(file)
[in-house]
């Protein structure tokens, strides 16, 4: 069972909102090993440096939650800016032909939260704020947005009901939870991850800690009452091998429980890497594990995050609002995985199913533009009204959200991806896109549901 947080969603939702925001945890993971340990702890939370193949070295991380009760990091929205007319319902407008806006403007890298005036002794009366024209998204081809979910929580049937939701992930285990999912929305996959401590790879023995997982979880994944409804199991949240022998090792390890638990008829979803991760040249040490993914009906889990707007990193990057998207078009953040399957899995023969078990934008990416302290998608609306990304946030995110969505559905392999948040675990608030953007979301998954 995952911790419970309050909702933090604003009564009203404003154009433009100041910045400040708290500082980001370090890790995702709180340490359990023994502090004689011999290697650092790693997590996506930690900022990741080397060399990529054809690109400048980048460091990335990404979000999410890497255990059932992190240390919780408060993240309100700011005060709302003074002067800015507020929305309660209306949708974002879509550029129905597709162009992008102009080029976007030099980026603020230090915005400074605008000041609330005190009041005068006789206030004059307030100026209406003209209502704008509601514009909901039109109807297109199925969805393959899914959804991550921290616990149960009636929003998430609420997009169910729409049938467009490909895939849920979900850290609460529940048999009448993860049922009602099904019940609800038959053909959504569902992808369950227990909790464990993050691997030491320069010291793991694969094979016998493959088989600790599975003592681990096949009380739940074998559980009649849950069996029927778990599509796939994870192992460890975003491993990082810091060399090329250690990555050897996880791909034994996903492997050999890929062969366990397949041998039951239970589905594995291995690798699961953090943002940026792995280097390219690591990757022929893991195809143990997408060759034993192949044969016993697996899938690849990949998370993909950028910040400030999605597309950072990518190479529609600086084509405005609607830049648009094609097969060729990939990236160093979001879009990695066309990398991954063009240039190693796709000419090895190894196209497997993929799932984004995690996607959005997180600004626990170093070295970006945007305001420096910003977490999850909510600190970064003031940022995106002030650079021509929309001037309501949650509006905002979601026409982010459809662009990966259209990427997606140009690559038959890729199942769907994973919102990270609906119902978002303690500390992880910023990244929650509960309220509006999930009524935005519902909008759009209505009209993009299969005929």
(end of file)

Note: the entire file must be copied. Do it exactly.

[in-house]
């Protein structure tokens, strides 16, 4: 069972909102090993440096939650800016032909939260704020947005009901939870991850800690009452091998429980890497594990995050609002995985199913533009009204959200991806896109549901 947080969603939702925001945890993971340990702890939370193949070295991380009760990091929205007319319902407008806006403007890298005036002794009366024209998204081809979910929580049937939701992930285990999912929305996959401590790879023995997982979880994944409804199991949240022998090792390890638990008829979803991760040249040490993914009906889990707007990193990057998207078009953040399957899995023969078990934008990416302290998608609306990304946030995110969505559905392999948040675990608030953007979301998954 995952911790419970309050909702933090604003009564009203404003154009433009100041910045400040708290500082980001370090890790995702709180340490359990023994502090004689011999290697650092790693997590996506930690900022990741080397060399990529054809690109400048980048460091990335990404979000999410890497255990059932992190240390919780408060993240309100700011005060709302003074002067800015507020929305309660209306949708974002879509550029129905597709162009992008102009080029976007030099980026603020230090915005400074605008000041609330005190009041005068006789206030004059307030100026209406003209209502704008509601514009909901039109109807297109199925969805393959899914959804991550921290616990149960009636929003998430609420997009169910729409049938467009490909895939849920979900850290609460529940048999009448993860049922009602099904019940609800038959053909959504569902992808369950227990909790464990993050691997030491320069010291793991694969094979016998493959088989600790599975003592681990096949009380739940074998559980009649849950069996029927778990599509796939994870192992460890975003491993990082810091060399090329250690990555050897996880791909034994996903492997050999890929062969366990397949041998039951239970589905594995291995690798699961953090943002940026792995280097390219690591990757022929893991195809143990997408060759034993192949044969016993697996899938690849990949998370993909950028910040400030999605597309950072990518190479529609600086084509405005609607830049648009094609097969060729990939990236160093979001879009990695066309990398991954063009240039190693796709000419090895190894196209497997993929799932984004995690996607959005997180600004626990170093070295970006945007305001420096910003977490999850909510600190970064003031940022995106002030650079021509929309001037309501949650509006905002979601026409982010459809662009990966259209990427997606140009690559038959890729199942769907994973919102990270609906119902978002303690500390992880910023990244929650509960309220509006999930009524935005519902909008759009209505009209993009299969005929």